While Harry Potter fans have been waiting years for owls bearing their admission to Hogwarts to arrive—I’m sure mine just got lost in the owl mail, right?—a few Polish wizards-in-the-making went ahead and created their own school for witchcraft and wizardry.
Category: Movies (51-60 of 7553)
It’s our favorite time of year again: list-making season!
To celebrate, this week’s Entertainment Weekly dives deep into 2014 to give you our rundown of the year’s best and worst in pop culture. Movie critic Chris Nashawaty ranks the year’s top films (we see you, Boyhood and Guardians of the Galaxy) and calls out some bad ones (two too many volumes, Nymphomaniac!); TV critics Jeff Jensen and Melissa Maerz rave about Transparent and Fargo but refuse to Wanna Marry Harry; the music team reps Lana Del Rey and St. Vincent while rejecting Robin Thicke; and the books staff relishes Emily St. John Mandel’s Station Eleven and Smith Henderson’s Fourth of July Creek yet would rather not remember Ruth Reichl’s Delicious!.
1. It’s been six and a half years since Heath Ledger was the Joker in The Dark Knight. There hasn’t been a supervillain half as good. Not even close. You can stump for Loki in Avengers and the Thors, but as a character, he’s trapped in a muddle of incoherent motivation (He hates Asgard! He loves his mom! He hates his brother! He’s mad, mad he tells you!). Tom Hiddleston is a scenery-chewer of the first order—but the Marvel movies are made of greenscreen, and he’s chewing on vapor.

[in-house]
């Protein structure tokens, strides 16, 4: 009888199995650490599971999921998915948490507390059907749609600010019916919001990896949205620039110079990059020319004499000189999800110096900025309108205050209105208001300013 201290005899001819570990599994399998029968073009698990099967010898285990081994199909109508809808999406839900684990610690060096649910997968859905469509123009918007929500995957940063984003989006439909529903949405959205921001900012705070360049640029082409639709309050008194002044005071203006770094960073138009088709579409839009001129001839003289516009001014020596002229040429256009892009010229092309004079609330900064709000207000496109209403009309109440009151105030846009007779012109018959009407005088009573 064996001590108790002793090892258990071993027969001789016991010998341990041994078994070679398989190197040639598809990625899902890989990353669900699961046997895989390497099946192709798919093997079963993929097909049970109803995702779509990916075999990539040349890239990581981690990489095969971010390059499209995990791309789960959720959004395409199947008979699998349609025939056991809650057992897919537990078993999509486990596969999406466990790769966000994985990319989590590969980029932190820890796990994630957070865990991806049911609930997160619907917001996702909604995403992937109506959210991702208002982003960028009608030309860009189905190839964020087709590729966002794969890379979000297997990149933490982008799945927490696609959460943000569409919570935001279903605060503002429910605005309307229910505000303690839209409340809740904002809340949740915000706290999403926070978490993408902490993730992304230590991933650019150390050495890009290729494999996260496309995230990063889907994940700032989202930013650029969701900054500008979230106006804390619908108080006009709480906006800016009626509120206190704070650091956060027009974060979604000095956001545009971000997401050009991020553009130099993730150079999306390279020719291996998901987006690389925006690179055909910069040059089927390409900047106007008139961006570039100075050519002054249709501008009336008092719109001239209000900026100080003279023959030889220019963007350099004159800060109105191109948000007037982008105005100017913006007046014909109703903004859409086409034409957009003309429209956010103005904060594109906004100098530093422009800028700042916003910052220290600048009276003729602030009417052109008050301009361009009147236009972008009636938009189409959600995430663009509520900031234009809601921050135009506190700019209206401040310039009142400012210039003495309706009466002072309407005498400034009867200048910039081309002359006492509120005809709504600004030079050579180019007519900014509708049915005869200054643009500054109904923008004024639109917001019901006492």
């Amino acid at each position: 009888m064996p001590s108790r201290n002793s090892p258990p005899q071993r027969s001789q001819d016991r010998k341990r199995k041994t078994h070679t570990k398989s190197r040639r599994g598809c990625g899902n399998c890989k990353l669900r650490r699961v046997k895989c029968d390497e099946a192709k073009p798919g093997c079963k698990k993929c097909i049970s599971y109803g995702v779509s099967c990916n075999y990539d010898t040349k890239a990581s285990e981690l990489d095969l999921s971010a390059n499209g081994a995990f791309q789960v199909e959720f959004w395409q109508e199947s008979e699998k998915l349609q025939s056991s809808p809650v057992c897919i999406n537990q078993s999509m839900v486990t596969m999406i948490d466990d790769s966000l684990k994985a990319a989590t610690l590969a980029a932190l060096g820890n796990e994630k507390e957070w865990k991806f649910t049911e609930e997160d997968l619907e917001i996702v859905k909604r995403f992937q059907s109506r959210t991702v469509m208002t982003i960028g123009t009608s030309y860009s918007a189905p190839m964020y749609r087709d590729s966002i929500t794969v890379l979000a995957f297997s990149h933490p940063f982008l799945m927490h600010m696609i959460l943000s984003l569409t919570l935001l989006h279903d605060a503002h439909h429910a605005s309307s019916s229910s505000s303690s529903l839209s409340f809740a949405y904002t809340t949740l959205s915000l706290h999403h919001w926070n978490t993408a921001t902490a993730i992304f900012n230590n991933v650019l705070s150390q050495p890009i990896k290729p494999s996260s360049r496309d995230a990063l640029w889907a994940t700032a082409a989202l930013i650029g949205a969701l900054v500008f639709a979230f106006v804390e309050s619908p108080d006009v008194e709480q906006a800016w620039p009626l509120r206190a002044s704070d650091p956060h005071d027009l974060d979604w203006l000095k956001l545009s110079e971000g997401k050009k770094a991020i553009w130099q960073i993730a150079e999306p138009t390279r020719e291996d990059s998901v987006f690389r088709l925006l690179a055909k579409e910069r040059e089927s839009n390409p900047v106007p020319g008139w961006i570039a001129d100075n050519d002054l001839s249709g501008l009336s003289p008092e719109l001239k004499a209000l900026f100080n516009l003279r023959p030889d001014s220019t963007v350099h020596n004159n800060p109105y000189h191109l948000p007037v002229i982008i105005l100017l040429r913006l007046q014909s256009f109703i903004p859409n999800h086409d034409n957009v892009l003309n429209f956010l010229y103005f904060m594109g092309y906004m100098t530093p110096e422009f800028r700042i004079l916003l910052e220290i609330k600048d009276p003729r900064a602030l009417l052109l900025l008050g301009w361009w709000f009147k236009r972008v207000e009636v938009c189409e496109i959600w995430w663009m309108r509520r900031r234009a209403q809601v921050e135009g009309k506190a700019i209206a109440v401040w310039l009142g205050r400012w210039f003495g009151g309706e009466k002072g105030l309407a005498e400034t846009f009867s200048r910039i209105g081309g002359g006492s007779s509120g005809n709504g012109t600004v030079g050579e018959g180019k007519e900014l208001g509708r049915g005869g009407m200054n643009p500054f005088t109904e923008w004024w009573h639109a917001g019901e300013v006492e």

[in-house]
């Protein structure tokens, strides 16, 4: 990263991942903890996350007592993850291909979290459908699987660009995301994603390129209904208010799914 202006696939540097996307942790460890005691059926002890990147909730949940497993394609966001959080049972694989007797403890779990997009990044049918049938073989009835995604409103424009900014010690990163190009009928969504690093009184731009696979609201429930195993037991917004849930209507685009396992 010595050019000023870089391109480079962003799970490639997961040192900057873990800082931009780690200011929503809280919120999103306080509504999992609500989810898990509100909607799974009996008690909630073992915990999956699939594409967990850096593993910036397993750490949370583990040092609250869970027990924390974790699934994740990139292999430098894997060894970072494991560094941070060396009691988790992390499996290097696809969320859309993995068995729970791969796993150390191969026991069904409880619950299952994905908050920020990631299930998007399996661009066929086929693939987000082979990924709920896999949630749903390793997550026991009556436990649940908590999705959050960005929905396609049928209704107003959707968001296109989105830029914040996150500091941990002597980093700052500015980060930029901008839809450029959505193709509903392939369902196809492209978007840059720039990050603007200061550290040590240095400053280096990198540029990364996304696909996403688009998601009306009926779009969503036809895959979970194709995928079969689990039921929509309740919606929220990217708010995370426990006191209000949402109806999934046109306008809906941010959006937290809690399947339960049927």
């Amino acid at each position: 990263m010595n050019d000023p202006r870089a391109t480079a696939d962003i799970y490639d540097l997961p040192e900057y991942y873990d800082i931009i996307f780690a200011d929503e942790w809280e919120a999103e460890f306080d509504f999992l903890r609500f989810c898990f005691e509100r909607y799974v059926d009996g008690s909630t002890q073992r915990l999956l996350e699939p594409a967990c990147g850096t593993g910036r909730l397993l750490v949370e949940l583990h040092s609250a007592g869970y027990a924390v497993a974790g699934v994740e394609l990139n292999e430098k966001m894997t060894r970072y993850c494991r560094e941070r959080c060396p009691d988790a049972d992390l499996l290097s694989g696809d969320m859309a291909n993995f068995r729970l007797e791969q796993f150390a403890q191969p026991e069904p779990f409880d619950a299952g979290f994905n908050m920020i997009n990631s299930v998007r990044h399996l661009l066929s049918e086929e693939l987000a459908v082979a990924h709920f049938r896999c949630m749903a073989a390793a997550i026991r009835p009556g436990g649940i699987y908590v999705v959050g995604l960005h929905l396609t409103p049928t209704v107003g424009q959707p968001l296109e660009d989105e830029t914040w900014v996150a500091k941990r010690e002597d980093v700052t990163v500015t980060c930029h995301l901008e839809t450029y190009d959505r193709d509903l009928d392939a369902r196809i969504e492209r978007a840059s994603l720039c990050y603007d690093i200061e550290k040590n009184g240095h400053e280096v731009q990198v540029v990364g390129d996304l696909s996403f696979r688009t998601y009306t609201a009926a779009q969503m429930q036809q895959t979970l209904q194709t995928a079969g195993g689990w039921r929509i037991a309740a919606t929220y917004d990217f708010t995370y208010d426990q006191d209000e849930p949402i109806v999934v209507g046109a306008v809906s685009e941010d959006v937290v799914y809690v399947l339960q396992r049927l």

2. What other supervillains linger, in six-plus years of superhero cinema? Kevin Bacon played an exceptional Bond villain in X-Men: First Class. Robert Redford gave his vanilla-handsome gravitas an insidious grin in Captain America: The Winter Soldier. Anne Hathaway had fun in The Dark Knight Rises, which is more than you can say about anyone else in The Dark Knight Rises. Next to that, you’ve got a parade of Nefarious Business Villains in the Iron Men and Goblin retreads in the Amazing Spider-Men and Peter Dinklage’s evil mustache in X-Men: Days of Future Past. Lee Pace and Michael Shannon played Ronan the Accuser and General Zod, identical cartoon fascists in space exoskeletons—two excellent actors, squandered. READ FULL STORY
Once, when I was a little boy, I tried to explain Star Wars to my Grandma B.
This would have been post-Return of the Jedi, around 1983, when I was pushing 7 and she was about 62. Grandma was a sharp lady, but pop culture wasn’t part of her lexicon. She knew the litany of Roman Catholic saints the way I could rattle off background figures from “a galaxy far, far away.”
This memory came back to me on the day we buried Grandma, who died last week at the age of 93. The funeral was Friday, 10 a.m. on the East Coast, which was the exact same time Lucasfilm unveiled the trailer for Star Wars: The Force Awakens, although that was far from my mind at the time.
Many actors, writers, and directors go their entire careers without anyone deeming them interesting enough to be the subject of a documentary. Jane Fonda became the focus of one at the age of 24.
Star Wars! Nothing but Star Wars! Gimme those Star Wars! Don’t let them end!